Editorial: Macroeconomics In the Little City

March 20, 2013 7:28 PM3 comments

It is slowly dawning and emerging in the public discourse over the latest City of Falls Church budget that choices here are, albeit in miniature, reflective of choices on a grander scale effecting national and global economies.

In the big picture, it is clearer how alternative approaches – austerity versus growth – play out. Austerity is the path that the European Union has chosen, and its always winds up as something that fleeces the masses.

For example, this week the parliament of Cyprus was pressed by the EU to first of all freeze the bank accounts of all its citizens, and second of all, confiscate 10 percent or more of the money in those accounts to satisfy the insatiable demands of the international banking community. Yes, such a bald-faced theft spurred protests and demonstrations all over the little country, while the stability of the international monetary system, including the U.S. stock market, depended on the ability of the Cypriot government to suppress the protests and send everyone home.

This is a pattern that keeps repeating itself all over Europe and will only get worse because austerity, as a monetary-political policy, does not create growth. It operates more like a maelstrom, a relentlessly swirling pull to more and more pain. That is, for the general public. But for the banking world, it generates a counter-swirl in the direction of more and more gain.

Simply put, this is the cause of the last 20 years’ growing disparity between the wealth of the wealthy and the poverty of the poor, here and everywhere.

With the international banking crisis of 2008, contradictions within the great swirling, sucking spiraling accumulation of wealth almost trip-wired a shorting out and a yawning, grinding sputtering crash. So “we the people” were tapped to pour countless sums into this machine to prevent its fail and set it aright and back to its original, humming rip off of the planet’s ordinary people and resources. This process still goes on via record “stimulus” for the banks provided by the U.S. Federal Reserve, limitless resources for them to invest in high-yield speculation while still stiffing the American middle class and its job creating small businesses.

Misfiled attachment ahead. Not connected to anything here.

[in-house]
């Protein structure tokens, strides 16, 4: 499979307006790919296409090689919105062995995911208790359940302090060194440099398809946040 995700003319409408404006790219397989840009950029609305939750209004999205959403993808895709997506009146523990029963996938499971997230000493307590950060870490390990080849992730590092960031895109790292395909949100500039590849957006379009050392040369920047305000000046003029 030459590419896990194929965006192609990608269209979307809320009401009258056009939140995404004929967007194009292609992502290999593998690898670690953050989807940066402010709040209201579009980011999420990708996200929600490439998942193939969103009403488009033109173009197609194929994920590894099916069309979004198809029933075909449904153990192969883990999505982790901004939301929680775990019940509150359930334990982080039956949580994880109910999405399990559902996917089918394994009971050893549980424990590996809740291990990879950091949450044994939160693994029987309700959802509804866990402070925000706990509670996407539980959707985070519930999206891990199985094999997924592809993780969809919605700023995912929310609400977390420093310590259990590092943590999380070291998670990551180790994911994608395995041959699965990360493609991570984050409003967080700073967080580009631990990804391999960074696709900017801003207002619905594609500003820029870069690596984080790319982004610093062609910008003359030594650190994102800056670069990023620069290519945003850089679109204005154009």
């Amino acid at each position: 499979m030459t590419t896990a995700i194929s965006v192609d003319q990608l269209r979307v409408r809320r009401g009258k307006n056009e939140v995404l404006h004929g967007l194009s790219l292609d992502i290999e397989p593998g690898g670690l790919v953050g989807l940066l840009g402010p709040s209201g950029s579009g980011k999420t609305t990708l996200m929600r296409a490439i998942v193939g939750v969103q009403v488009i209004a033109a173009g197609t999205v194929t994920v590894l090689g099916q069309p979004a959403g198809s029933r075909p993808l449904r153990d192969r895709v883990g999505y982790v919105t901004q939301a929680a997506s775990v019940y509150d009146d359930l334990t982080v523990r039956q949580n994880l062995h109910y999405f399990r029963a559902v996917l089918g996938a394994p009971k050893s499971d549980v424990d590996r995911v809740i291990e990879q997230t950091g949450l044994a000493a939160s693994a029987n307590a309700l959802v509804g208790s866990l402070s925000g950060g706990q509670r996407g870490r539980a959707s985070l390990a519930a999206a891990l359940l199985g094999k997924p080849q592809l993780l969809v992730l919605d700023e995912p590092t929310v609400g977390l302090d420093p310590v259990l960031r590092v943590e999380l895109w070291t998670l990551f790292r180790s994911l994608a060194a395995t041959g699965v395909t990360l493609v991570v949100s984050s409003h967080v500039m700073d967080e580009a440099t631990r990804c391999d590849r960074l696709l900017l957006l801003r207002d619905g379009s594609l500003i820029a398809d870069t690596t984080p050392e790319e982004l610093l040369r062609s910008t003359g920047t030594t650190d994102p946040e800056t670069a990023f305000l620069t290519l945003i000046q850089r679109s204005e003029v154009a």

What’s the alternative? It is to firmly condition “stimulus” investments on their financing wealth-creating jobs, infrastructure, education and scientific and technological advance. “Free market” types, the kind who insist on their unfettered ability to rip us all off, howl that such “firm conditions” are horrible government interference.

Austerity policies are to advantage the predatory super-rich and their institutions. Growth policies are to the advantage of everyone. Simple as that.

In Falls Church, we are being fed fiscal policies – such as fund balance and debt policies – as if they are simply the acceptable approach. But in reality, they are geared to maintain the approval of Wall Street, not the needs of the community. They do not constitute our only, or wisest, choices.




  • FallsChurchCitizen

    At some point during the next few years, the City will need Wall Street to help gobble up a $100 million bond to fund a new high school facility. To do this and keep the interest rate (and by extension, the resulting tax burden on citizens) as low as possible, strong cash reserves will be necessary to maintain the City’s credit rating and convince investors that we are a safe bet. If not, investors will either refuse to participate or demand much higher interest rates that will translate into even higher tax rates as we repay the principal and interest.

    • Right on target. Rather than compare us to Cyprus, compare the Little City to so many folks over the last generation who spent like the money tap would never stop flowing and now they have nothing saved. Would you lend money to those guys?
      You want a new high school? Act like credit worthy individuals and get your fiscal house in order. Yes, that means fund balance and fiscal policies.

  • debatable at best

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